Small but tasty, olives are a very versatile ingredient in the kitchen, added to salads or sauces or enjoyed alone. In general, the oil obtained from olives is the focus of studies and discussions for its undoubted beneficial properties, but in reality even the olives themselves, once processed, are a small, but powerful, source of health, as emerges from a recent review published in the Journal of Nutritional Science by a Portuguese team (Rocha et al, J Nutr Sci, 2020).
The processing of the olives
The olives appear bitter. Therefore, before being consumed, olives undergo a process that aims to remove the bitter taste. Afterwards, the olives are treated to ensure a long shelf life, for example, they are immersed in a brine. At this point the olives are ready to be tasted and thus bring their benefits. But what are the properties of olives?
The antioxidant properties of olives
Olives contain phenols, which are antioxidant substances. The phenols of olives are mainly flavones, flavonols and anthocyanins. Not only that, olives also contain vitamin E, another antioxidant. Antioxidants fight free radical damage, cellular degeneration and aging processes, as well as counteract chronic inflammation. Inflammation, when it acts continuously, can cause, in the long term, damage such as an increased risk of cancer, depression, obesity and a weakening of the immune system. Not to forget, then, the role of vitamin E on the nervous system and its ability to help prevent neurodegenerative diseases such as Alzheimer's.
Olives and Muscles
Vitamin E also has other important functions. For example, vitamin E protects muscles and improves their functionality, also counteracting their natural decline associated with aging. It is believed that the latter effect is due to the anti-radical and anti-inflammatory properties of vitamin E, but also to its action to increase the ability of muscles to regenerate and to use glucose for energy.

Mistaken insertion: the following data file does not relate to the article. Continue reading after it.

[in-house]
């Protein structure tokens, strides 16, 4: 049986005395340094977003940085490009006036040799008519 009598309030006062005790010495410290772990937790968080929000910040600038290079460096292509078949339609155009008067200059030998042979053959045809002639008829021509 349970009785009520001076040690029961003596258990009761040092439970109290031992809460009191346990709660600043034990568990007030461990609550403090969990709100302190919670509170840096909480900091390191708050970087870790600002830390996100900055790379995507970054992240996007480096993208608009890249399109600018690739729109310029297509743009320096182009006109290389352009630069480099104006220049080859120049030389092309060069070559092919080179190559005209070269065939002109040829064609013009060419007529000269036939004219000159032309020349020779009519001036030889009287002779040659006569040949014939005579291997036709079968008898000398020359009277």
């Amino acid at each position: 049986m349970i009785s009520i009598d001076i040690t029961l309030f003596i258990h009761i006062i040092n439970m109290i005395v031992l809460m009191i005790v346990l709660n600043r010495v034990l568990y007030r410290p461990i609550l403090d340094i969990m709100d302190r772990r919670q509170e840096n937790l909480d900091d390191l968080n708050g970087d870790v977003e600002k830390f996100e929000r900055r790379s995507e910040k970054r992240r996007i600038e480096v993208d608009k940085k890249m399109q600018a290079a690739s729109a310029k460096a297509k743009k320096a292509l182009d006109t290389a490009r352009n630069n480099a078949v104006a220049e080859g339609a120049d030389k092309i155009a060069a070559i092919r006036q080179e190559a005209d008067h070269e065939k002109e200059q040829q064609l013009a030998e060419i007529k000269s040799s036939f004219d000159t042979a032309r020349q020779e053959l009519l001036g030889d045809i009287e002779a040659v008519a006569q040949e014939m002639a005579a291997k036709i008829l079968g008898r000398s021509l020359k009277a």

Olives and heart
Olives provide monounsaturated fatty acids, including oleic acid. These precious fatty acids are protective for the heart as they help reduce cardiovascular risk. In fact, a greater intake of monounsaturated fatty acids in the diet has allowed, as shown by scientific studies, to increase good cholesterol and at the same time reduce triglycerides and bad cholesterol. Not only that, more monounsaturated fatty acids have been able to reduce both systolic and diastolic blood pressure.
Olives and visceral fat
The monounsaturated fatty acids of olives have also been shown to change the distribution of body fat, reducing central adiposity or visceral fat.
So, given these properties, green light to table olives. But, as always, care must be taken not to overdo it as olives contain salt and too much salt in the diet can increase the cardiovascular and hypertension risk, thus nullifying the benefits. Therefore, a good choice is to include olives in your diet in moderation.